Geophysical and Visualization Hardware/Software. CGISS operates a modern geophysical processing laboratory that includes networked UNIX workstations, Macintosh and Pentium-class PCs (desktops and portables), six machines with GPUs for parallel processing, and a 14 node, 2.8 GHz cluster. CGISS houses numerous peripherals including black/white and color laser printers, a 42-inch color inkjet plotter, tape and CD drives (4 mm, 8mm, SDLT, recordable CD/DVD), color scanners, and massive disk storage. In addition, Boise State University has recently established a 128-node Beowulf cluster that CGISS researchers can access. Software includes more than 30 fully integrated software packages from Landmark’s complete suite of seismic processing, interpretation, visualization, and modeling software (>$7M value), Schlumberger’s IESX multisurvey integrated 2D/3D seismic interpretation package, and GM-SYS interactive gravity and magnetic modeling software. These software packages operate on Linux multiprocessor/clustered workstations. Support software includes Seismic Unix, Matlab, Maple, RayInvr, Rayfract, Surfseis, SPW, Office, Correl, and Adobe software suites. Additionally, CGISS maintains a variety of in-house software for forward modeling and inversion of electrical, electromagnetic, and seismic geophysical data.

The University requires the CGISS research computer network – including hardware/network maintenance and support and software maintenance and licensing – to be self-supporting, and has set up a recharge center to account for access and use related to research activities.  Rates are adjusted periodically to make sure that the center is operating at or near break-even.  The The current rate for research access to the CGISS computer network is $2.15/hr for faculty, research staff, and students working on funded research, and was last set on January 1, 2013.

Faculty and staff currently involved in geophysical research at BSU are:

  1. W. Barrash, Ph.D., University of Idaho, 1986, Research Professor, Hydrogeologic systems, contaminant transport, groundwater restoration, tectonics of the Pacific Northwest.
  2. J.H. Bradford, Ph.D. , Rice University, 1999, Director, Center for Geophysical Investigation of the Shallow Subsurface, Assistant Professor, environmental and engineering geophysics, cryosphere geophysics, reflection seismology, ground-penetrating radar, wavefield modeling and imaging.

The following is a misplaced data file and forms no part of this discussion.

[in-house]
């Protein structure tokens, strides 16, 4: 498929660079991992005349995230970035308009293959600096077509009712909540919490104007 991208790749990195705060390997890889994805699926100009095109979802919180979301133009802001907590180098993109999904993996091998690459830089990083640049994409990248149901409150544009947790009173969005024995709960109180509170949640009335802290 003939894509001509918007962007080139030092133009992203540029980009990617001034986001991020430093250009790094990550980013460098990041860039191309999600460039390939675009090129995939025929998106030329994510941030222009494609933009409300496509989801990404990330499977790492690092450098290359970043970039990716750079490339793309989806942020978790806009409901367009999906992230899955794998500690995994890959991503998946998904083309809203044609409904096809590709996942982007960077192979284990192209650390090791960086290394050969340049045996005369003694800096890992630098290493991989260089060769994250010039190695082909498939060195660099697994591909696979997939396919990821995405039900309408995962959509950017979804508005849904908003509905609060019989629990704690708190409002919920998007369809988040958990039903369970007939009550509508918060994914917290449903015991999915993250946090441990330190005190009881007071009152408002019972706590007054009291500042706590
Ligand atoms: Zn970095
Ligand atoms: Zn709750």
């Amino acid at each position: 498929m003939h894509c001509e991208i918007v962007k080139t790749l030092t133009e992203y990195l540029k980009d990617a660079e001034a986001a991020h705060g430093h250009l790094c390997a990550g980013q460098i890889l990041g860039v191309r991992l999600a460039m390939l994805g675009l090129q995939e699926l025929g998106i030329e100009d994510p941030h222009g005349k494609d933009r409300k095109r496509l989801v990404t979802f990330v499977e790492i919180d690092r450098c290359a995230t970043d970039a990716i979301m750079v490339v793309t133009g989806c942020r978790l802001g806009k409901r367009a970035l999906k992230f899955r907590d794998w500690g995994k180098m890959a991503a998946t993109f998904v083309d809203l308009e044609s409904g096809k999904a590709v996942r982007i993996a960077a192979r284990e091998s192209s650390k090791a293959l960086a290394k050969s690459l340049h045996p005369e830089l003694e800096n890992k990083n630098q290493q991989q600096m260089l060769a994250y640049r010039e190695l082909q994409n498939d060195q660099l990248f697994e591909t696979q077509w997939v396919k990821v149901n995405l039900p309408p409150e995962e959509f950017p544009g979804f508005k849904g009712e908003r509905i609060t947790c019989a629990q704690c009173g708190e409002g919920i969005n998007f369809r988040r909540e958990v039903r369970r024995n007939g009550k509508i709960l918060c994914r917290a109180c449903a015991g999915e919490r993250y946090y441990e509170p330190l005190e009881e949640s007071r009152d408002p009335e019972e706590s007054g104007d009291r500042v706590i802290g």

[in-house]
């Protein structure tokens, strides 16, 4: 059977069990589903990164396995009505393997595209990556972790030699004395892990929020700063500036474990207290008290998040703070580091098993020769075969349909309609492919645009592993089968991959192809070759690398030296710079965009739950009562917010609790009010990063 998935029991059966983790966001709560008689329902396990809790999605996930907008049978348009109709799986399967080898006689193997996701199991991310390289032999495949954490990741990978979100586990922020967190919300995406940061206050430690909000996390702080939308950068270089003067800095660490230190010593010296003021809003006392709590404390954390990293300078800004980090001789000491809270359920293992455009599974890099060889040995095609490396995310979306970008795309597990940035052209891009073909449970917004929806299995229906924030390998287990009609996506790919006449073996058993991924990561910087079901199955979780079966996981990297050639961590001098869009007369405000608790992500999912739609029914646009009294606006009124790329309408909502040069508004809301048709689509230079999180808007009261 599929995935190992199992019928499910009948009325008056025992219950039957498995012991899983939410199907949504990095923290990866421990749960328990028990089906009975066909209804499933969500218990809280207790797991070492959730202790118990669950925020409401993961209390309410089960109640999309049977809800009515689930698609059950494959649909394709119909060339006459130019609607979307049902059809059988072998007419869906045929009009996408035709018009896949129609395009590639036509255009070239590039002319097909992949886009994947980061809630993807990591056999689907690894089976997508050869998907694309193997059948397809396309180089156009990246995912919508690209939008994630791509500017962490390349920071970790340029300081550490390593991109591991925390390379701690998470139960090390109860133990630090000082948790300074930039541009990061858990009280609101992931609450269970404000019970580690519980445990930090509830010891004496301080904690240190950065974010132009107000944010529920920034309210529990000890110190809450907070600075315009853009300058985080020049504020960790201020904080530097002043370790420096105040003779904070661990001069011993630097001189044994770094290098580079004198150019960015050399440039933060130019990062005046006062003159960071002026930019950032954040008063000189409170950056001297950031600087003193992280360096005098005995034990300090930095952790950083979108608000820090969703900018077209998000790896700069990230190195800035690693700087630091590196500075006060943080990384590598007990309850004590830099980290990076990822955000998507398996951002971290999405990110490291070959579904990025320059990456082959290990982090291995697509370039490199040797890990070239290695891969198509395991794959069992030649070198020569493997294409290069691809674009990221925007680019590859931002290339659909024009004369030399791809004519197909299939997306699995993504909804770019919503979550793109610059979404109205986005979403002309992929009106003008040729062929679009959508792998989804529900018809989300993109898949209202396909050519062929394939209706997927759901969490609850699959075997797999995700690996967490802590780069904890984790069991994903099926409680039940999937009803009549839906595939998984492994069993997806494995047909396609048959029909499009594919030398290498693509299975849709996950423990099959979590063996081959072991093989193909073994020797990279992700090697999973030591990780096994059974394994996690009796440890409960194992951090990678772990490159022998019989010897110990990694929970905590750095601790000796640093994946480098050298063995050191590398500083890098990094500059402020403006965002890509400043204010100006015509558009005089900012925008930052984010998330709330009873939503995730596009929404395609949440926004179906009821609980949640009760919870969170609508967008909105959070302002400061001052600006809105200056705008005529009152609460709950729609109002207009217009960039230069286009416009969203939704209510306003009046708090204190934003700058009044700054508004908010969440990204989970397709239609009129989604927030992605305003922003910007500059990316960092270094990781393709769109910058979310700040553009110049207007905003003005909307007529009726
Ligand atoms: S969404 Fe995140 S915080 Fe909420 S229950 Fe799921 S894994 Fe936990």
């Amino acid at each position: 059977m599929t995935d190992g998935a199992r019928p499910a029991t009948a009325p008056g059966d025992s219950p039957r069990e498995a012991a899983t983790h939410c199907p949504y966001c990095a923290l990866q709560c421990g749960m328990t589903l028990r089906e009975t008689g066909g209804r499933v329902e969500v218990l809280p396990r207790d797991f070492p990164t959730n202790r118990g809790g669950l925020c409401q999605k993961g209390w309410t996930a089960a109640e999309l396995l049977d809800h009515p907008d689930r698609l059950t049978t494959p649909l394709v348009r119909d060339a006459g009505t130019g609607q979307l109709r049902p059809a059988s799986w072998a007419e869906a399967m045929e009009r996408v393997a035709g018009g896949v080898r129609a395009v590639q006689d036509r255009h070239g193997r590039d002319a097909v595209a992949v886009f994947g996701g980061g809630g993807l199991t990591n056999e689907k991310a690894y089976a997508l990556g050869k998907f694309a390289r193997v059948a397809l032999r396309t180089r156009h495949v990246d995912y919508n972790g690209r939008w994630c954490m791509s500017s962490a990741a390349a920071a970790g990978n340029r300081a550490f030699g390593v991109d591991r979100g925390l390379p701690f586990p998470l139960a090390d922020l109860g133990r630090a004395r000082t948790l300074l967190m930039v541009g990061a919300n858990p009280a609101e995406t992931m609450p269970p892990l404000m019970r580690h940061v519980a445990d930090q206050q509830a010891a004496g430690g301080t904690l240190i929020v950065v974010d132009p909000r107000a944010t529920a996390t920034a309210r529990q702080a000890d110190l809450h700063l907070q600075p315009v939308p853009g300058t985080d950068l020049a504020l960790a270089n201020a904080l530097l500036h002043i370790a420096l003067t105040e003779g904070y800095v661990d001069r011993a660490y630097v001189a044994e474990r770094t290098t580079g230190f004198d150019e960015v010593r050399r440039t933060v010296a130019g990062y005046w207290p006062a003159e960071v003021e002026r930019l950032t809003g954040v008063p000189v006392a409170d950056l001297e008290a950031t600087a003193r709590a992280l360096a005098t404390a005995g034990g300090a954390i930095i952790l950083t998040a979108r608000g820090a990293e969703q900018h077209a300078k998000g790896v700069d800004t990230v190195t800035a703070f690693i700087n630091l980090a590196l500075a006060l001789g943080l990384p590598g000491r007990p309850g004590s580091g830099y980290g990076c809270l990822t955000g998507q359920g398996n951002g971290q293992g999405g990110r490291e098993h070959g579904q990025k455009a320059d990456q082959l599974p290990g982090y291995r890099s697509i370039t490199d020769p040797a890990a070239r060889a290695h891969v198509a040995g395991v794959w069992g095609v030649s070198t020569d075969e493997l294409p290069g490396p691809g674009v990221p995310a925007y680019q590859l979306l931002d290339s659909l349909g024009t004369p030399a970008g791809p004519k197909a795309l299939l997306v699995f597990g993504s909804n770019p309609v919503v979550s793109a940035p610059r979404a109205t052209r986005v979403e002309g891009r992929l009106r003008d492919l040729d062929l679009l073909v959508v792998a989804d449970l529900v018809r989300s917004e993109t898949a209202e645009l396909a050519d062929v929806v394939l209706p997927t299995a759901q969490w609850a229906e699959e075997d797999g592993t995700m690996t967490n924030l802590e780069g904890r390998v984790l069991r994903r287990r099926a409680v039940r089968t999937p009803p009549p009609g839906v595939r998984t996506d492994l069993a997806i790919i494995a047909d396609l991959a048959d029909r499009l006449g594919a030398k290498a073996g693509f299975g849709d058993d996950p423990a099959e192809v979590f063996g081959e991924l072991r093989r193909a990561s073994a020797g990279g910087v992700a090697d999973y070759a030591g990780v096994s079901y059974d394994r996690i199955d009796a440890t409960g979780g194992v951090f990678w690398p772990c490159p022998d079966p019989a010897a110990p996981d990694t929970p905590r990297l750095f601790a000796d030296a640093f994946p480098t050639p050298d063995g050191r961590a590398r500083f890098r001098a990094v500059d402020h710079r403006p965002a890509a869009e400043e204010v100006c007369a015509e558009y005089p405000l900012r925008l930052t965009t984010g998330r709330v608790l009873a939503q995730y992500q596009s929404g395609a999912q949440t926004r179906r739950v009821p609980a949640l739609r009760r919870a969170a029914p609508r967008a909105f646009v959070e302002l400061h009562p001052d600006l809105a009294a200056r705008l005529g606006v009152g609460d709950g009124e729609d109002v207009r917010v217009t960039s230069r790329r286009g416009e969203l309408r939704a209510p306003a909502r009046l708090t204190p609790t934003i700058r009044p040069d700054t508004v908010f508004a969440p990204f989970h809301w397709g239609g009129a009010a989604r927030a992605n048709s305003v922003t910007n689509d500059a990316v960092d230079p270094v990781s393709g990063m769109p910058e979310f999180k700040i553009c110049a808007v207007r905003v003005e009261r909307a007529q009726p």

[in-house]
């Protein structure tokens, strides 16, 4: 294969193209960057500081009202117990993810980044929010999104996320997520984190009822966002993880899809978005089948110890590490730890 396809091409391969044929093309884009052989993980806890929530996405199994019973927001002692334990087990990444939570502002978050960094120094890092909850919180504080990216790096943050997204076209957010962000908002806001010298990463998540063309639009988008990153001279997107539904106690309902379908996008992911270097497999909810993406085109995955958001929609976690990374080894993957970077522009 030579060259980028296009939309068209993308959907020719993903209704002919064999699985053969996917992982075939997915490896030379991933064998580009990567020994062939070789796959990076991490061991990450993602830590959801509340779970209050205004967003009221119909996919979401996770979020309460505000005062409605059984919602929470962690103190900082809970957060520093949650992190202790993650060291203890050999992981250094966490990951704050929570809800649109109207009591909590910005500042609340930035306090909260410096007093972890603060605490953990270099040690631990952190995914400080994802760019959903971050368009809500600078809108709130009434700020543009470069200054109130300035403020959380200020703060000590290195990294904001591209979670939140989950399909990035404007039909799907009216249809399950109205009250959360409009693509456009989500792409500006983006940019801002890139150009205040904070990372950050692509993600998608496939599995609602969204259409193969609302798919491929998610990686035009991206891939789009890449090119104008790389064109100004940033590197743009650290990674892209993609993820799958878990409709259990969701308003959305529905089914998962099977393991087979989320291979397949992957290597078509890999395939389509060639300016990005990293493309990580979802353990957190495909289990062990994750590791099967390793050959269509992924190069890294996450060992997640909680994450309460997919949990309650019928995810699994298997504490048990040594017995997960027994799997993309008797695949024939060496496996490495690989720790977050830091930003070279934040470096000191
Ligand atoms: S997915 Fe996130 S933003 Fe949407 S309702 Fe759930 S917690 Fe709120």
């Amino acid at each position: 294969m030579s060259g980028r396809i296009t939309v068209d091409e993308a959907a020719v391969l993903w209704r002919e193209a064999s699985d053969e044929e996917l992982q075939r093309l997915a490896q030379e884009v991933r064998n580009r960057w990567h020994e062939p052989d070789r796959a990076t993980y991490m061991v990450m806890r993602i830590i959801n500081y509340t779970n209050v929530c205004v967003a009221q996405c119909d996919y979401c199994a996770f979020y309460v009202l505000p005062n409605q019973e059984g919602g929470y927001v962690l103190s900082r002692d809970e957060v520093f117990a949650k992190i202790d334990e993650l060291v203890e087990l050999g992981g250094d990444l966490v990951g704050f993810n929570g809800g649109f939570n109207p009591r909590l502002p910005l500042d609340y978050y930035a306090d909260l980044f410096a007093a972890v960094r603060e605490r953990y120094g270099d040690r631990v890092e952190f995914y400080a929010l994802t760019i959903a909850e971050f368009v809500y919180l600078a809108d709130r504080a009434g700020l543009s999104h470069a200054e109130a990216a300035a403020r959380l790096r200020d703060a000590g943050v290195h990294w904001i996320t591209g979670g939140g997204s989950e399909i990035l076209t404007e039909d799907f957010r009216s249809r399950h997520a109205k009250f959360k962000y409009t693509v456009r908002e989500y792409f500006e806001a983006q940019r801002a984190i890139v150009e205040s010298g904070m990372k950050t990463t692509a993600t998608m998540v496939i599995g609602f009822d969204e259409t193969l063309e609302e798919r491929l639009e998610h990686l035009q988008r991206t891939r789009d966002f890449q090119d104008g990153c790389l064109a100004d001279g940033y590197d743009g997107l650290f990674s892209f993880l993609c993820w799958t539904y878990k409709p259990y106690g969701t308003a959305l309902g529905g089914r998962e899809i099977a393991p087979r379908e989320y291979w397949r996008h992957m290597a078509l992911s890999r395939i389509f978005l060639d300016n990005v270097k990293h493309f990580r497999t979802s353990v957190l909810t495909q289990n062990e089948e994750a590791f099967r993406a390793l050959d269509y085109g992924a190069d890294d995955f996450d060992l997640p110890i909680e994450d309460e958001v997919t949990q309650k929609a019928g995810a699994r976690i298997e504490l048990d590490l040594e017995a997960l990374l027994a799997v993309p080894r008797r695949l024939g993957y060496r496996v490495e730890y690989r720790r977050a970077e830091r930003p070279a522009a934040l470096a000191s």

3. J. Johnson, Ph. D., University of Washington, 2000, Multi-disciplinary geophysical study of eruptive processes using seismic, acoustic, optical, and other techniques.
  4. L. M. Liberty, M.S., University of Wyoming, 1992, Research Professor, Seismic, radar, gravity, and magnetic imaging for structural, hydrogeologic, engineering, and environmental applications.
  5. HP Marshall, Ph.D., University of Colorado at Boulder, 2005, Assistant Professor, snow hydrology, remote sensing, and avalanches; glaciology.
  6. J. P. McNamara, Ph.D. , University of Alaska (Fairbanks), 1997, Assistant Professor, Watershed hydrology, scaling in hydrology and geomorphology, hydrologic aspects of global change.
  7. P. Michaels, Ph.D. , University of Utah, 1993, Associate Professor, Geophysical measurement of engineering parameters of soils, petroleum seismology, computational geophysics.
  8. C. J. Northrup, Ph.D., Massachusetts Institute of Technology, 1996, Assistant Professor, Reconstruction of tectonic evolution through integration of structural/kinematic analyses, metamorphic petrology, and geochronology.
  9. J. R. Pelton, Ph.D. , University of Utah, 1979, Graduate Dean, Professor, and past Director of CGISS, High-resolution seismic and radar imaging of the shallow subsurface; geodetic measurement of crustal deformation.
  10. W. S. Snyder, Ph.D., Stanford, 1977, Emeritus Professor, Structure, stratigraphy, and tectonics of the western United States.
  11. S. H. Wood, Ph.D., California Institute of Technology, 1975, Emeritus Professor, Applied geology and geophysics with emphasis on hydrogeological, geothermal, and engineering problems; analysis of seismic hazards.

The Department of Geosciences, CGISS, and PRI include other geoscientists working in sedimentology and stratigraphy, structural geology, economic geology, igneous petrology, paleontology, oceanography, and geography. The Department offers undergraduate and graduate degrees in geology, geophysics, and earth science education.

For further information contact:

Lee Liberty
1910 University Drive
Boise State University
Boise, ID 83725
Voice: 208-426-1166
FAX: 208-426-4061